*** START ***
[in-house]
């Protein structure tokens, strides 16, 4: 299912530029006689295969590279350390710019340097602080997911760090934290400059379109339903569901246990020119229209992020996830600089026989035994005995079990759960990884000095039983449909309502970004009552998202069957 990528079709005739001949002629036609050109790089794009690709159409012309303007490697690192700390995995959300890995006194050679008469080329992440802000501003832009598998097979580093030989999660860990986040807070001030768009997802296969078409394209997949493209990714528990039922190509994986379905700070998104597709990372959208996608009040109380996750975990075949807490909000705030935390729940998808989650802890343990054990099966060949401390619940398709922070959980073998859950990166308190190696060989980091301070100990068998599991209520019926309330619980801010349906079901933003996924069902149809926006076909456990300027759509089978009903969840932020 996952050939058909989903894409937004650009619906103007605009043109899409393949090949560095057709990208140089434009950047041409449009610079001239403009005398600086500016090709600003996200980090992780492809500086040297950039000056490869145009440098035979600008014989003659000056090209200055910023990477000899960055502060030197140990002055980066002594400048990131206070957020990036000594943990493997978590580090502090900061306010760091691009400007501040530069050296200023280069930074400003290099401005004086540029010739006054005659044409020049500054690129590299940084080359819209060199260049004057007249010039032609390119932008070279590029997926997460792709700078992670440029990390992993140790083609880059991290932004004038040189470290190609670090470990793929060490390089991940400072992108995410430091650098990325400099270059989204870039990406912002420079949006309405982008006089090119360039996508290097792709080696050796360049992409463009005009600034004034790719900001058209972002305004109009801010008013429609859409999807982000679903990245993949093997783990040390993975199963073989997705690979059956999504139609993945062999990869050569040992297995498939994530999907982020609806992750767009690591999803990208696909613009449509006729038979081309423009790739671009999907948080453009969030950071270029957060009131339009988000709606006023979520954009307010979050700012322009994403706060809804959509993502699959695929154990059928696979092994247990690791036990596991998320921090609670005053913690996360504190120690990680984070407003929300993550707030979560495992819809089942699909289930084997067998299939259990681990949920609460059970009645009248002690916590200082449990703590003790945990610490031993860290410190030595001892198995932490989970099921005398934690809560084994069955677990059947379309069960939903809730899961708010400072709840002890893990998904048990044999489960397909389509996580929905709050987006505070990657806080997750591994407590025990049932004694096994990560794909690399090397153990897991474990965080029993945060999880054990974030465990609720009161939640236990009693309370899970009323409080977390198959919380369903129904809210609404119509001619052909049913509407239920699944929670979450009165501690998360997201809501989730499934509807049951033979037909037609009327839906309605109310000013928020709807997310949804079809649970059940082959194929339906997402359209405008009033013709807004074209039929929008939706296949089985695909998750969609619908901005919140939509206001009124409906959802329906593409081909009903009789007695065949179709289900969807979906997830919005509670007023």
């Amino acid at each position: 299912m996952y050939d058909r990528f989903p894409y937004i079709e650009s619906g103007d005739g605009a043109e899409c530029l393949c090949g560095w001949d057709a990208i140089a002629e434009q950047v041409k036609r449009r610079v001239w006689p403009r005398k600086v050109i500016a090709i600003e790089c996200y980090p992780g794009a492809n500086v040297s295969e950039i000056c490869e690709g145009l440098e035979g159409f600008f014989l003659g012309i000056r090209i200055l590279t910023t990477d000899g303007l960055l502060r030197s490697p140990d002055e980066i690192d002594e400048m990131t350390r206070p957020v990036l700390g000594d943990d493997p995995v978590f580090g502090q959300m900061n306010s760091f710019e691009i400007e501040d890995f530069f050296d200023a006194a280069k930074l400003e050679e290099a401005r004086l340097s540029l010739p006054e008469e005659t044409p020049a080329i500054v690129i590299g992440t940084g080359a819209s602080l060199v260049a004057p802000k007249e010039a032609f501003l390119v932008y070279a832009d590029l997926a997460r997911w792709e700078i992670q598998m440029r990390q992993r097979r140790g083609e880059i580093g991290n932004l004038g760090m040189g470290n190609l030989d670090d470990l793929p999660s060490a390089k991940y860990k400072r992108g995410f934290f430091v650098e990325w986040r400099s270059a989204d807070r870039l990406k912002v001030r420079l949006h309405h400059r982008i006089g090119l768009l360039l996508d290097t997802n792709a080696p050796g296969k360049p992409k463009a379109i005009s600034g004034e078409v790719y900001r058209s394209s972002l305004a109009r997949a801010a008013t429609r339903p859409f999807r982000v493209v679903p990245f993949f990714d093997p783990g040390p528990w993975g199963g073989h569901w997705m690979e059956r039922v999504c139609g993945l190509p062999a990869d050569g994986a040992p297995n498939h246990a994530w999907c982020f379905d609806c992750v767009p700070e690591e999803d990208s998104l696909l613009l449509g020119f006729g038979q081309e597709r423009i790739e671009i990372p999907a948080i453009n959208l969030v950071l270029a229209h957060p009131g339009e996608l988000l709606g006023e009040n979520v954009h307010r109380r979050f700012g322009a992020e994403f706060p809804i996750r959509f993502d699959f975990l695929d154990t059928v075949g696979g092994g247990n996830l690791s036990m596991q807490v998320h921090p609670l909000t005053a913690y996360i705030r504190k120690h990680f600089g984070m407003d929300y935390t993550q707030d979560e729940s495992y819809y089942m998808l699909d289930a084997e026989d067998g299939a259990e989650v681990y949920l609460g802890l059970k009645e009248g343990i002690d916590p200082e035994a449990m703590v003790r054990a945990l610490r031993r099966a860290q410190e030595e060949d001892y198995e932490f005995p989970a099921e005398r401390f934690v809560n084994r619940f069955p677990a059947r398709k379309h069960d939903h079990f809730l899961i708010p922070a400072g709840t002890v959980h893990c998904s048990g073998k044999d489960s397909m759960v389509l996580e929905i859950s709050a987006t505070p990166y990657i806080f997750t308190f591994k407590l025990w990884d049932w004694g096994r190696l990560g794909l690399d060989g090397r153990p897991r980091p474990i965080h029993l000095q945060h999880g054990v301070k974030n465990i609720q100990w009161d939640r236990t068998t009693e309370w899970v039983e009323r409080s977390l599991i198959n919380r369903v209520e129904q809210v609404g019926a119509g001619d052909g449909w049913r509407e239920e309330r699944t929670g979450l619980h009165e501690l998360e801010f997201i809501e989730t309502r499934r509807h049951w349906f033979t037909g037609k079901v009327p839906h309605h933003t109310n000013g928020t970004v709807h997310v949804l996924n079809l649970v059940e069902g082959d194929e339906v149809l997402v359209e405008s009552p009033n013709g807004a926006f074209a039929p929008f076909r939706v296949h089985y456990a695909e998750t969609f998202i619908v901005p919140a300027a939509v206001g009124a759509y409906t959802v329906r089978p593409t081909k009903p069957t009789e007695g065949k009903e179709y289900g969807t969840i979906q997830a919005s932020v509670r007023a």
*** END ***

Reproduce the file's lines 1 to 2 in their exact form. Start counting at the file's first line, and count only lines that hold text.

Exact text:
[in-house]
């Protein structure tokens, strides 16, 4: 299912530029006689295969590279350390710019340097602080997911760090934290400059379109339903569901246990020119229209992020996830600089026989035994005995079990759960990884000095039983449909309502970004009552998202069957 990528079709005739001949002629036609050109790089794009690709159409012309303007490697690192700390995995959300890995006194050679008469080329992440802000501003832009598998097979580093030989999660860990986040807070001030768009997802296969078409394209997949493209990714528990039922190509994986379905700070998104597709990372959208996608009040109380996750975990075949807490909000705030935390729940998808989650802890343990054990099966060949401390619940398709922070959980073998859950990166308190190696060989980091301070100990068998599991209520019926309330619980801010349906079901933003996924069902149809926006076909456990300027759509089978009903969840932020 996952050939058909989903894409937004650009619906103007605009043109899409393949090949560095057709990208140089434009950047041409449009610079001239403009005398600086500016090709600003996200980090992780492809500086040297950039000056490869145009440098035979600008014989003659000056090209200055910023990477000899960055502060030197140990002055980066002594400048990131206070957020990036000594943990493997978590580090502090900061306010760091691009400007501040530069050296200023280069930074400003290099401005004086540029010739006054005659044409020049500054690129590299940084080359819209060199260049004057007249010039032609390119932008070279590029997926997460792709700078992670440029990390992993140790083609880059991290932004004038040189470290190609670090470990793929060490390089991940400072992108995410430091650098990325400099270059989204870039990406912002420079949006309405982008006089090119360039996508290097792709080696050796360049992409463009005009600034004034790719900001058209972002305004109009801010008013429609859409999807982000679903990245993949093997783990040390993975199963073989997705690979059956999504139609993945062999990869050569040992297995498939994530999907982020609806992750767009690591999803990208696909613009449509006729038979081309423009790739671009999907948080453009969030950071270029957060009131339009988000709606006023979520954009307010979050700012322009994403706060809804959509993502699959695929154990059928696979092994247990690791036990596991998320921090609670005053913690996360504190120690990680984070407003929300993550707030979560495992819809089942699909289930084997067998299939259990681990949920609460059970009645009248002690916590200082449990703590003790945990610490031993860290410190030595001892198995932490989970099921005398934690809560084994069955677990059947379309069960939903809730899961708010400072709840002890893990998904048990044999489960397909389509996580929905709050987006505070990657806080997750591994407590025990049932004694096994990560794909690399090397153990897991474990965080029993945060999880054990974030465990609720009161939640236990009693309370899970009323409080977390198959919380369903129904809210609404119509001619052909049913509407239920699944929670979450009165501690998360997201809501989730499934509807049951033979037909037609009327839906309605109310000013928020709807997310949804079809649970059940082959194929339906997402359209405008009033013709807004074209039929929008939706296949089985695909998750969609619908901005919140939509206001009124409906959802329906593409081909009903009789007695065949179709289900969807979906997830919005509670007023």